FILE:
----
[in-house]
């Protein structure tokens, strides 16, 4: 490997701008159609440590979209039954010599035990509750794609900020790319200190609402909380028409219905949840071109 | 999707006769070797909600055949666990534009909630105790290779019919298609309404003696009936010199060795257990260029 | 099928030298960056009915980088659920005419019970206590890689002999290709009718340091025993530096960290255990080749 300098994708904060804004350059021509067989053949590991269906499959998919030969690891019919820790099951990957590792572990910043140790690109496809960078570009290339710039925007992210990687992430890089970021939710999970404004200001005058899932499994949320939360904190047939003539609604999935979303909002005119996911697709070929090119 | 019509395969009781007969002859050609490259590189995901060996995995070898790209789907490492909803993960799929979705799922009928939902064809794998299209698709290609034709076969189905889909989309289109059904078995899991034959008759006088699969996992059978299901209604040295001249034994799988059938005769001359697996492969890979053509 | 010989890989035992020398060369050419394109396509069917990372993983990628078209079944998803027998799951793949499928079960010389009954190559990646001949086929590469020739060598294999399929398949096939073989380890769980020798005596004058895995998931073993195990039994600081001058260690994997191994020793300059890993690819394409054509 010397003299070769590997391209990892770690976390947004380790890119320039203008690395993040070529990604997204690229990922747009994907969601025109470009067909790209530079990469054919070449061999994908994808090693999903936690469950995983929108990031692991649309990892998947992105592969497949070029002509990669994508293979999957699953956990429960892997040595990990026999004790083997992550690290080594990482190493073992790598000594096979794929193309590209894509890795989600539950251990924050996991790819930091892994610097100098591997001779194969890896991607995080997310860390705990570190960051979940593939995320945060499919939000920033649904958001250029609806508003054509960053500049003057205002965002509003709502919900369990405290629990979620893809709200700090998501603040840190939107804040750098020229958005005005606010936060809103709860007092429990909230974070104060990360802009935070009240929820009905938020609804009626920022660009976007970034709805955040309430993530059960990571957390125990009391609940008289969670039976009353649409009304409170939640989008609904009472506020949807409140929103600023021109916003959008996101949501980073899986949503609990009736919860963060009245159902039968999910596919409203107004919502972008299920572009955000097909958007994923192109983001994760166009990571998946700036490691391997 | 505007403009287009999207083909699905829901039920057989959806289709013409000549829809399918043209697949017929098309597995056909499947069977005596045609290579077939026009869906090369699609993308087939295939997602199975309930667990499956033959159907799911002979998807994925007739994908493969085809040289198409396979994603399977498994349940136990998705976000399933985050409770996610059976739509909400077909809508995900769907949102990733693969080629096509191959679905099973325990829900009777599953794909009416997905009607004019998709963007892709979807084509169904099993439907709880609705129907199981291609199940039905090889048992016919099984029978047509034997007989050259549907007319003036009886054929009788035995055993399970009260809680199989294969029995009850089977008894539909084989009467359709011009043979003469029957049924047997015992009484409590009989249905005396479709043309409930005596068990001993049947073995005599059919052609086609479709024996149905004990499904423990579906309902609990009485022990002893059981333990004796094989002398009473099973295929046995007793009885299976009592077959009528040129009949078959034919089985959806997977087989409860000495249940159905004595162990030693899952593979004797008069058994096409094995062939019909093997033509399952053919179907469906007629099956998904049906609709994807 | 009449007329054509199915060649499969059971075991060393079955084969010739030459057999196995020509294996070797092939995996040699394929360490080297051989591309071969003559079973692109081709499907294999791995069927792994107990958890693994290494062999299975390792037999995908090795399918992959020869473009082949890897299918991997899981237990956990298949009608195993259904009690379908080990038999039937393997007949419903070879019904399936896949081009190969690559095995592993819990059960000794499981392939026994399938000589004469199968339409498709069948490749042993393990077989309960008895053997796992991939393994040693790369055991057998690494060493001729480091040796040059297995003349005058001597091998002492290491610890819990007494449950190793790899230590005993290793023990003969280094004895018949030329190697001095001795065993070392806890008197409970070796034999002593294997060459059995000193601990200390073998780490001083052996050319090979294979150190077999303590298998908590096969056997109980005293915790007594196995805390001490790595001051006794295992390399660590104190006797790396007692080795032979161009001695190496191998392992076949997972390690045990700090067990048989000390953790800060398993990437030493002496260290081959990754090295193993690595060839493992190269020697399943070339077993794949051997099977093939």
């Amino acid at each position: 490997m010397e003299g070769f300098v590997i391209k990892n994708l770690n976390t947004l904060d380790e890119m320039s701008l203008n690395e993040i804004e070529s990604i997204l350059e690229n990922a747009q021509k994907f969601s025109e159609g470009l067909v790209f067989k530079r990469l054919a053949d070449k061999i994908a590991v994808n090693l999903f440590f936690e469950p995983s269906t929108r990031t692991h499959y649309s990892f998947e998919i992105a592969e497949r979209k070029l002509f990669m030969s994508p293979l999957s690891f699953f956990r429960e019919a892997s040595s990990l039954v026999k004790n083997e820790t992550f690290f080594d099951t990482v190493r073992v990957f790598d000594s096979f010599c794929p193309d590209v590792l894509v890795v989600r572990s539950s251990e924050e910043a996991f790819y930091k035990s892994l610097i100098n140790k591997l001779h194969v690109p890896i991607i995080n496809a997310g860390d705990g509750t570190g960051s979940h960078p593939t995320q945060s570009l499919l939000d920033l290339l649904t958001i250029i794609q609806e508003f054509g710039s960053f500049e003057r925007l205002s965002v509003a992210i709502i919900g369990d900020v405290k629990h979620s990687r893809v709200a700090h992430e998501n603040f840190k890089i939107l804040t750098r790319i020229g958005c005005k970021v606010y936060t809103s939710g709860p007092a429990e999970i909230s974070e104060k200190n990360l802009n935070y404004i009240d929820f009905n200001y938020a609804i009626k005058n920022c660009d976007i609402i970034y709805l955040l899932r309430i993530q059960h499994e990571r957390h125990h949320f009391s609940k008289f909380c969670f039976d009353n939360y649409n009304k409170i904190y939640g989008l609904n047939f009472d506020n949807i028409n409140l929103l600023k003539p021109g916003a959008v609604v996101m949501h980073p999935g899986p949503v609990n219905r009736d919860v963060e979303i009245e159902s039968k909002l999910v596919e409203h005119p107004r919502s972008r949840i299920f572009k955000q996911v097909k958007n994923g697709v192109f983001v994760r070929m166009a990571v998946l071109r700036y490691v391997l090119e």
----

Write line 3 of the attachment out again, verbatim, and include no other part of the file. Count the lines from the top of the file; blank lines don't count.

């Amino acid at each position: 490997m010397e003299g070769f300098v590997i391209k990892n994708l770690n976390t947004l904060d380790e890119m320039s701008l203008n690395e993040i804004e070529s990604i997204l350059e690229n990922a747009q021509k994907f969601s025109e159609g470009l067909v790209f067989k530079r990469l054919a053949d070449k061999i994908a590991v994808n090693l999903f440590f936690e469950p995983s269906t929108r990031t692991h499959y649309s990892f998947e998919i992105a592969e497949r979209k070029l002509f990669m030969s994508p293979l999957s690891f699953f956990r429960e019919a892997s040595s990990l039954v026999k004790n083997e820790t992550f690290f080594d099951t990482v190493r073992v990957f790598d000594s096979f010599c794929p193309d590209v590792l894509v890795v989600r572990s539950s251990e924050e910043a996991f790819y930091k035990s892994l610097i100098n140790k591997l001779h194969v690109p890896i991607i995080n496809a997310g860390d705990g509750t570190g960051s979940h960078p593939t995320q945060s570009l499919l939000d920033l290339l649904t958001i250029i794609q609806e508003f054509g710039s960053f500049e003057r925007l205002s965002v509003a992210i709502i919900g369990d900020v405290k629990h979620s990687r893809v709200a700090h992430e998501n603040f840190k890089i939107l804040t750098r790319i020229g958005c005005k970021v606010y936060t809103s939710g709860p007092a429990e999970i909230s974070e104060k200190n990360l802009n935070y404004i009240d929820f009905n200001y938020a609804i009626k005058n920022c660009d976007i609402i970034y709805l955040l899932r309430i993530q059960h499994e990571r957390h125990h949320f009391s609940k008289f909380c969670f039976d009353n939360y649409n009304k409170i904190y939640g989008l609904n047939f009472d506020n949807i028409n409140l929103l600023k003539p021109g916003a959008v609604v996101m949501h980073p999935g899986p949503v609990n219905r009736d919860v963060e979303i009245e159902s039968k909002l999910v596919e409203h005119p107004r919502s972008r949840i299920f572009k955000q996911v097909k958007n994923g697709v192109f983001v994760r070929m166009a990571v998946l071109r700036y490691v391997l090119e």